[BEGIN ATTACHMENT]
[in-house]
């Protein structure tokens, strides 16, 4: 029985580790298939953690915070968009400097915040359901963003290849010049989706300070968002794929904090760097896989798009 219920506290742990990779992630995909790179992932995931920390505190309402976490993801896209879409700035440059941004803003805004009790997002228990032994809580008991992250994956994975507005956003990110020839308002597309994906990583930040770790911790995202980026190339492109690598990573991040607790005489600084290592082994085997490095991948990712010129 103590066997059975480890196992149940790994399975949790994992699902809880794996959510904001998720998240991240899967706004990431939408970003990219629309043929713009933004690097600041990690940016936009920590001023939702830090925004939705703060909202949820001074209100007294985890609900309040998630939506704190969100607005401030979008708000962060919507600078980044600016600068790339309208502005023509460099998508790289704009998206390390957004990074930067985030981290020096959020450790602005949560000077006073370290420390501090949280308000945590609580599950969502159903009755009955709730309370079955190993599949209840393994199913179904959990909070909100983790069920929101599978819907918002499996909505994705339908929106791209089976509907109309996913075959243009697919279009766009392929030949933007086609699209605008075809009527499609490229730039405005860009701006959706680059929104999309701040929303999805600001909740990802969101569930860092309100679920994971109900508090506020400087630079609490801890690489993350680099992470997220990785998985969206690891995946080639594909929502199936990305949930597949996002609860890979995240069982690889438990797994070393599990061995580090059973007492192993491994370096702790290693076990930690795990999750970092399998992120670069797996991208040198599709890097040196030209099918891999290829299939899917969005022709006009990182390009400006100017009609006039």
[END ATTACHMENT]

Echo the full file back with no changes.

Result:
[in-house]
């Protein structure tokens, strides 16, 4: 029985580790298939953690915070968009400097915040359901963003290849010049989706300070968002794929904090760097896989798009 219920506290742990990779992630995909790179992932995931920390505190309402976490993801896209879409700035440059941004803003805004009790997002228990032994809580008991992250994956994975507005956003990110020839308002597309994906990583930040770790911790995202980026190339492109690598990573991040607790005489600084290592082994085997490095991948990712010129 103590066997059975480890196992149940790994399975949790994992699902809880794996959510904001998720998240991240899967706004990431939408970003990219629309043929713009933004690097600041990690940016936009920590001023939702830090925004939705703060909202949820001074209100007294985890609900309040998630939506704190969100607005401030979008708000962060919507600078980044600016600068790339309208502005023509460099998508790289704009998206390390957004990074930067985030981290020096959020450790602005949560000077006073370290420390501090949280308000945590609580599950969502159903009755009955709730309370079955190993599949209840393994199913179904959990909070909100983790069920929101599978819907918002499996909505994705339908929106791209089976509907109309996913075959243009697919279009766009392929030949933007086609699209605008075809009527499609490229730039405005860009701006959706680059929104999309701040929303999805600001909740990802969101569930860092309100679920994971109900508090506020400087630079609490801890690489993350680099992470997220990785998985969206690891995946080639594909929502199936990305949930597949996002609860890979995240069982690889438990797994070393599990061995580090059973007492192993491994370096702790290693076990930690795990999750970092399998992120670069797996991208040198599709890097040196030209099918891999290829299939899917969005022709006009990182390009400006100017009609006039």